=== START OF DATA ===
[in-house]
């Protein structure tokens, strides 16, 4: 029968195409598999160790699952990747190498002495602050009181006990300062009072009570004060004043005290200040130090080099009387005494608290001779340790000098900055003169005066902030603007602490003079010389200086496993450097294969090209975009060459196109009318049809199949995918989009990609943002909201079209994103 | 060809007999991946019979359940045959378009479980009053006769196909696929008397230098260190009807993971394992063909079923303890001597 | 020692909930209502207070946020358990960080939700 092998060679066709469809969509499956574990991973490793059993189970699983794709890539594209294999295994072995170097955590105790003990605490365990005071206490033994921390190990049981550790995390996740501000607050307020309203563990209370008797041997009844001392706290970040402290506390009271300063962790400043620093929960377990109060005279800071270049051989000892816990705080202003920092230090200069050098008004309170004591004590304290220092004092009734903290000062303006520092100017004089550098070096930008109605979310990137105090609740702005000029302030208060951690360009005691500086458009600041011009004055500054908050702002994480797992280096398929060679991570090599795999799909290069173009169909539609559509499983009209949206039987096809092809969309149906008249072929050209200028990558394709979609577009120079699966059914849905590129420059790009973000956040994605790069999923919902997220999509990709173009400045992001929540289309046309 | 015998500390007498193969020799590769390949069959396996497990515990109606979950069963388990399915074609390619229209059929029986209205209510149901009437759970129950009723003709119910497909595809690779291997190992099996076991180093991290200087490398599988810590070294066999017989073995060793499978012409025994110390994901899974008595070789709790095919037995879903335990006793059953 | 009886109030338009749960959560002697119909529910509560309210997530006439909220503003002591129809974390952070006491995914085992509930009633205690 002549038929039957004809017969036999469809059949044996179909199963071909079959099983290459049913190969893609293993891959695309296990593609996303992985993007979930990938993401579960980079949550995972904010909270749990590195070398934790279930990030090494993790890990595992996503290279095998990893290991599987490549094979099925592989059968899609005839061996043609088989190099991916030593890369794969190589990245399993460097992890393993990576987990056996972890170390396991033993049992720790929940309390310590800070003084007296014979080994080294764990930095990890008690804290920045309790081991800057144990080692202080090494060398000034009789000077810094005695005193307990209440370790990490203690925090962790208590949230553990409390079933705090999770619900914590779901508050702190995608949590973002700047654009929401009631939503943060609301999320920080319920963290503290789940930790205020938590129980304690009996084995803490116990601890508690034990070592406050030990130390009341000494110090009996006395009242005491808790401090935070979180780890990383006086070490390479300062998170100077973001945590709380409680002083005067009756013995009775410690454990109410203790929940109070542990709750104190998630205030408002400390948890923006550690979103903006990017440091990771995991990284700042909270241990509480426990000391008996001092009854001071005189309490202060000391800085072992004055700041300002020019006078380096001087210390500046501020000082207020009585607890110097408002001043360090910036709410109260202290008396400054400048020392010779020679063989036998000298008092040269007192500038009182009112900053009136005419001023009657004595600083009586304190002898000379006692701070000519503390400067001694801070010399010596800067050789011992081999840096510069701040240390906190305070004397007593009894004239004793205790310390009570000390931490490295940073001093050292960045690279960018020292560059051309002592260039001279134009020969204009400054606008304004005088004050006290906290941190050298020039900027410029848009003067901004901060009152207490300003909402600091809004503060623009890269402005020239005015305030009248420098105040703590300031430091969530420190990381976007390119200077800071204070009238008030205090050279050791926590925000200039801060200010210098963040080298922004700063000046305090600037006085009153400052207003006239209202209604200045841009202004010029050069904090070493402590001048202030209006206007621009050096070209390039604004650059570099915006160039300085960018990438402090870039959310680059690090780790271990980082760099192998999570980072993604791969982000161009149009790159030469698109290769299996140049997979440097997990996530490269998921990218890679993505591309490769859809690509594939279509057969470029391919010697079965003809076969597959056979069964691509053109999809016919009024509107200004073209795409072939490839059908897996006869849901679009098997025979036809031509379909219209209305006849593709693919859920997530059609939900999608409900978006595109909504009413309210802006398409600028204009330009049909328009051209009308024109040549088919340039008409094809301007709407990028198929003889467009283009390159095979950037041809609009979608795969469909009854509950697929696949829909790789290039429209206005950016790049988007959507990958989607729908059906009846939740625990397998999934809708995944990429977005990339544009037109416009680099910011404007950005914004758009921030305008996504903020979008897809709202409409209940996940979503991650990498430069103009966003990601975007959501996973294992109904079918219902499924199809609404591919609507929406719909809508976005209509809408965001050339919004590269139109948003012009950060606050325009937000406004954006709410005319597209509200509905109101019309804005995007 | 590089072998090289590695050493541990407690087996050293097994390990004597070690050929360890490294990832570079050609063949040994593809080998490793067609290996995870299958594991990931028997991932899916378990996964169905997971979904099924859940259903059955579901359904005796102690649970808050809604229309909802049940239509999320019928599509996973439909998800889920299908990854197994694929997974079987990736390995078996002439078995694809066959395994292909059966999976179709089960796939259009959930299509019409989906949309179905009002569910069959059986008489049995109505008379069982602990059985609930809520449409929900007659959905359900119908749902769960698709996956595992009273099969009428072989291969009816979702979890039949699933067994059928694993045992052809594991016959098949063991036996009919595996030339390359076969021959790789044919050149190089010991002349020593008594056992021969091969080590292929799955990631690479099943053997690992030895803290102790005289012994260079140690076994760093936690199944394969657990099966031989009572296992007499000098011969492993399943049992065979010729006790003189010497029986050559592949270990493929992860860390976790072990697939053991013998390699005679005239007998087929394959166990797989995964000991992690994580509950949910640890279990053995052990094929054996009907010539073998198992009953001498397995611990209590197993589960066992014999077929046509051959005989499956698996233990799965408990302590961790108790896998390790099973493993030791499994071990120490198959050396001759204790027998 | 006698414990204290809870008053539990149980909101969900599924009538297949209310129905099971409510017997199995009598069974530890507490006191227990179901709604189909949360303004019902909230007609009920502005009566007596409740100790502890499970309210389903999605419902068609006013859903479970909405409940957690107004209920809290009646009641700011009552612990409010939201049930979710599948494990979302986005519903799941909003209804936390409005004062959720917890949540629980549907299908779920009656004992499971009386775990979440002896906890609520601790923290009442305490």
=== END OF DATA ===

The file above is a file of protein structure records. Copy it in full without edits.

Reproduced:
[in-house]
């Protein structure tokens, strides 16, 4: 029968195409598999160790699952990747190498002495602050009181006990300062009072009570004060004043005290200040130090080099009387005494608290001779340790000098900055003169005066902030603007602490003079010389200086496993450097294969090209975009060459196109009318049809199949995918989009990609943002909201079209994103 | 060809007999991946019979359940045959378009479980009053006769196909696929008397230098260190009807993971394992063909079923303890001597 | 020692909930209502207070946020358990960080939700 092998060679066709469809969509499956574990991973490793059993189970699983794709890539594209294999295994072995170097955590105790003990605490365990005071206490033994921390190990049981550790995390996740501000607050307020309203563990209370008797041997009844001392706290970040402290506390009271300063962790400043620093929960377990109060005279800071270049051989000892816990705080202003920092230090200069050098008004309170004591004590304290220092004092009734903290000062303006520092100017004089550098070096930008109605979310990137105090609740702005000029302030208060951690360009005691500086458009600041011009004055500054908050702002994480797992280096398929060679991570090599795999799909290069173009169909539609559509499983009209949206039987096809092809969309149906008249072929050209200028990558394709979609577009120079699966059914849905590129420059790009973000956040994605790069999923919902997220999509990709173009400045992001929540289309046309 | 015998500390007498193969020799590769390949069959396996497990515990109606979950069963388990399915074609390619229209059929029986209205209510149901009437759970129950009723003709119910497909595809690779291997190992099996076991180093991290200087490398599988810590070294066999017989073995060793499978012409025994110390994901899974008595070789709790095919037995879903335990006793059953 | 009886109030338009749960959560002697119909529910509560309210997530006439909220503003002591129809974390952070006491995914085992509930009633205690 002549038929039957004809017969036999469809059949044996179909199963071909079959099983290459049913190969893609293993891959695309296990593609996303992985993007979930990938993401579960980079949550995972904010909270749990590195070398934790279930990030090494993790890990595992996503290279095998990893290991599987490549094979099925592989059968899609005839061996043609088989190099991916030593890369794969190589990245399993460097992890393993990576987990056996972890170390396991033993049992720790929940309390310590800070003084007296014979080994080294764990930095990890008690804290920045309790081991800057144990080692202080090494060398000034009789000077810094005695005193307990209440370790990490203690925090962790208590949230553990409390079933705090999770619900914590779901508050702190995608949590973002700047654009929401009631939503943060609301999320920080319920963290503290789940930790205020938590129980304690009996084995803490116990601890508690034990070592406050030990130390009341000494110090009996006395009242005491808790401090935070979180780890990383006086070490390479300062998170100077973001945590709380409680002083005067009756013995009775410690454990109410203790929940109070542990709750104190998630205030408002400390948890923006550690979103903006990017440091990771995991990284700042909270241990509480426990000391008996001092009854001071005189309490202060000391800085072992004055700041300002020019006078380096001087210390500046501020000082207020009585607890110097408002001043360090910036709410109260202290008396400054400048020392010779020679063989036998000298008092040269007192500038009182009112900053009136005419001023009657004595600083009586304190002898000379006692701070000519503390400067001694801070010399010596800067050789011992081999840096510069701040240390906190305070004397007593009894004239004793205790310390009570000390931490490295940073001093050292960045690279960018020292560059051309002592260039001279134009020969204009400054606008304004005088004050006290906290941190050298020039900027410029848009003067901004901060009152207490300003909402600091809004503060623009890269402005020239005015305030009248420098105040703590300031430091969530420190990381976007390119200077800071204070009238008030205090050279050791926590925000200039801060200010210098963040080298922004700063000046305090600037006085009153400052207003006239209202209604200045841009202004010029050069904090070493402590001048202030209006206007621009050096070209390039604004650059570099915006160039300085960018990438402090870039959310680059690090780790271990980082760099192998999570980072993604791969982000161009149009790159030469698109290769299996140049997979440097997990996530490269998921990218890679993505591309490769859809690509594939279509057969470029391919010697079965003809076969597959056979069964691509053109999809016919009024509107200004073209795409072939490839059908897996006869849901679009098997025979036809031509379909219209209305006849593709693919859920997530059609939900999608409900978006595109909504009413309210802006398409600028204009330009049909328009051209009308024109040549088919340039008409094809301007709407990028198929003889467009283009390159095979950037041809609009979608795969469909009854509950697929696949829909790789290039429209206005950016790049988007959507990958989607729908059906009846939740625990397998999934809708995944990429977005990339544009037109416009680099910011404007950005914004758009921030305008996504903020979008897809709202409409209940996940979503991650990498430069103009966003990601975007959501996973294992109904079918219902499924199809609404591919609507929406719909809508976005209509809408965001050339919004590269139109948003012009950060606050325009937000406004954006709410005319597209509200509905109101019309804005995007 | 590089072998090289590695050493541990407690087996050293097994390990004597070690050929360890490294990832570079050609063949040994593809080998490793067609290996995870299958594991990931028997991932899916378990996964169905997971979904099924859940259903059955579901359904005796102690649970808050809604229309909802049940239509999320019928599509996973439909998800889920299908990854197994694929997974079987990736390995078996002439078995694809066959395994292909059966999976179709089960796939259009959930299509019409989906949309179905009002569910069959059986008489049995109505008379069982602990059985609930809520449409929900007659959905359900119908749902769960698709996956595992009273099969009428072989291969009816979702979890039949699933067994059928694993045992052809594991016959098949063991036996009919595996030339390359076969021959790789044919050149190089010991002349020593008594056992021969091969080590292929799955990631690479099943053997690992030895803290102790005289012994260079140690076994760093936690199944394969657990099966031989009572296992007499000098011969492993399943049992065979010729006790003189010497029986050559592949270990493929992860860390976790072990697939053991013998390699005679005239007998087929394959166990797989995964000991992690994580509950949910640890279990053995052990094929054996009907010539073998198992009953001498397995611990209590197993589960066992014999077929046509051959005989499956698996233990799965408990302590961790108790896998390790099973493993030791499994071990120490198959050396001759204790027998 | 006698414990204290809870008053539990149980909101969900599924009538297949209310129905099971409510017997199995009598069974530890507490006191227990179901709604189909949360303004019902909230007609009920502005009566007596409740100790502890499970309210389903999605419902068609006013859903479970909405409940957690107004209920809290009646009641700011009552612990409010939201049930979710599948494990979302986005519903799941909003209804936390409005004062959720917890949540629980549907299908779920009656004992499971009386775990979440002896906890609520601790923290009442305490």